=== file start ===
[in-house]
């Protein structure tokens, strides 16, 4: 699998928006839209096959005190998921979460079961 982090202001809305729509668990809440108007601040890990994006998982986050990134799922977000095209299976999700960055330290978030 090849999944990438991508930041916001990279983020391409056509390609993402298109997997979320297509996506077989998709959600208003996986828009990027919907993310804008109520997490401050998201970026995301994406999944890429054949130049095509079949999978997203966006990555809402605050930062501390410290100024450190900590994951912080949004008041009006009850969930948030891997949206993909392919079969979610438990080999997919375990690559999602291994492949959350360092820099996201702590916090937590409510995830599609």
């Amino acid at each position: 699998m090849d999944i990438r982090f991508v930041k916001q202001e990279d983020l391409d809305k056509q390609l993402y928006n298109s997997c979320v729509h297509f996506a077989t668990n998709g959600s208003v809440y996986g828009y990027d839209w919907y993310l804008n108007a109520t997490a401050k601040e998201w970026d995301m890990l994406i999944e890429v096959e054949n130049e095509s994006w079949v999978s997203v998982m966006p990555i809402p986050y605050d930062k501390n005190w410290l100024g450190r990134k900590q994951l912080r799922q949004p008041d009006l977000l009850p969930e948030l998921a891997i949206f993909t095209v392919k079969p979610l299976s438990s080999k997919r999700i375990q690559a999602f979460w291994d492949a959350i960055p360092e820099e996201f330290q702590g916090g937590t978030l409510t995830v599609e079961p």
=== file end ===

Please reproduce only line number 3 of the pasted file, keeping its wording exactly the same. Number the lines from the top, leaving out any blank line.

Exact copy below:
């Amino acid at each position: 699998m090849d999944i990438r982090f991508v930041k916001q202001e990279d983020l391409d809305k056509q390609l993402y928006n298109s997997c979320v729509h297509f996506a077989t668990n998709g959600s208003v809440y996986g828009y990027d839209w919907y993310l804008n108007a109520t997490a401050k601040e998201w970026d995301m890990l994406i999944e890429v096959e054949n130049e095509s994006w079949v999978s997203v998982m966006p990555i809402p986050y605050d930062k501390n005190w410290l100024g450190r990134k900590q994951l912080r799922q949004p008041d009006l977000l009850p969930e948030l998921a891997i949206f993909t095209v392919k079969p979610l299976s438990s080999k997919r999700i375990q690559a999602f979460w291994d492949a959350i960055p360092e820099e996201f330290q702590g916090g937590t978030l409510t995830v599609e079961p």